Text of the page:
Proposed legislation: The ‘Prescription for Pennsylvania’ Featured

8:00pm EDT March 26, 2007
Choosing benefits plans for employees is becoming a bigger issue by the day. The cost of employee benefits continues to rise at a rate that outpaces the cost of living. At the same time, companies must offer the widest range of desirable benefits to retain the highest number of employees.

“Consultative services can only go so far in helping employers balance the needs of employees with budget demands,” says Sam Weber, president of the Chambers of Commerce Service Corp. “A unified business community involved in reform of the health care system is imperative as we seek long-term solutions.”

Smart Business talked to Weber about current issues and the potential for solutions.

How do employers handle rising employee benefits costs?

Most employers condense premium costs by increasing plan deductible and co-payment amounts. A growing number of employers utilize qualified high-deductible health plans coupled with Health Savings Accounts (HSAs).

Is shifting costs to employees a good solution?

Cost-shifting is not necessarily good or bad. The issue is that employers and the industry shield employees and consumers from the true costs of benefits. Personal responsibility for costs in the form of higher deductibles and co-pays creates discriminating shoppers and the absolute need for information transparency.

Are rising costs felt more by small or large businesses?

Businesses of all sizes feel the crunch. Right now, you read more about large businesses feeling the effects as the first baby boomers approach retirement age.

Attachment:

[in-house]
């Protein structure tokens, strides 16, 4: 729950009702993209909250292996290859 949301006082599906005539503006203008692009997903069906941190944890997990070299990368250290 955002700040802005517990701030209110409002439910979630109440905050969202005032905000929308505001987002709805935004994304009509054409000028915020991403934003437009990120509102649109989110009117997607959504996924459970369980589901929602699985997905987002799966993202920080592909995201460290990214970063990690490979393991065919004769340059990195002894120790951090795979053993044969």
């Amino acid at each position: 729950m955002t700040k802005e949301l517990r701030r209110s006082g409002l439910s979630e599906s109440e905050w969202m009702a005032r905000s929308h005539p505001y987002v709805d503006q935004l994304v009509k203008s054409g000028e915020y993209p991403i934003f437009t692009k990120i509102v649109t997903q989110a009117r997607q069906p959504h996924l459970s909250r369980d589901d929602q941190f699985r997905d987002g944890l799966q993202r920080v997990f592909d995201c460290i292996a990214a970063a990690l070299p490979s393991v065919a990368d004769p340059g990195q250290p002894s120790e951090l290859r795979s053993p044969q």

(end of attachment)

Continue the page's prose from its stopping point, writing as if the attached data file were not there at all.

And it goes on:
The imminent flood of baby boomers into the Medicare system promises to create enormous pressure on the federal budget.

Is this a federal or state problem?

Politicians and activists of all stripes have announced reformation plans. On Jan. 17th, Pennsylvania Gov. Edward G. Rendell announced the ‘Prescription for Pennsylvania’ to increase access to affordable health care coverage, improve the quality of care and bring costs under control.

How do you feel about Gov. Rendell’s plan?

We welcome the opportunity the governor has created for us to engage in the debate on how to create a sustainable system.

His proposal is comprehensive, but it contains a number of concepts that trouble the business community and other interest groups.

All segments of society have played a part in creating today’s system. Dealing with today’s problems and building the foundation for addressing tomorrow’s difficult issues will require significant involvement from a unified business community.

Why is it important for businesses to be engaged in reform?

The business community is the only viable counterweight to the array of competitive interests.

And businesses pay the lion’s share — premiums plus taxes — and that is how the system is funded. So the business community must have a seat at the table.

Are you optimistic about finding solutions and reform in PA?

Success depends on the way we approach the process. Compromise is crucial to stabilizing the system. Reform is not about demonizing doctors, hospitals, health plans, employers or other stake-holders.

All of the stakeholders involved with the current system need to be willing to adapt and to change behaviors.

The road to reform will be difficult to travel with significant stakes. Our system is too deeply embedded in the economic and social fabric of communities across Pennsylvania for failure to be an option.

SAM WEBER is president of the Chambers of Commerce Service Corp. For more information about plans offered by CCSC, visit the Web Site Reach Weber at (800) 377-3539 or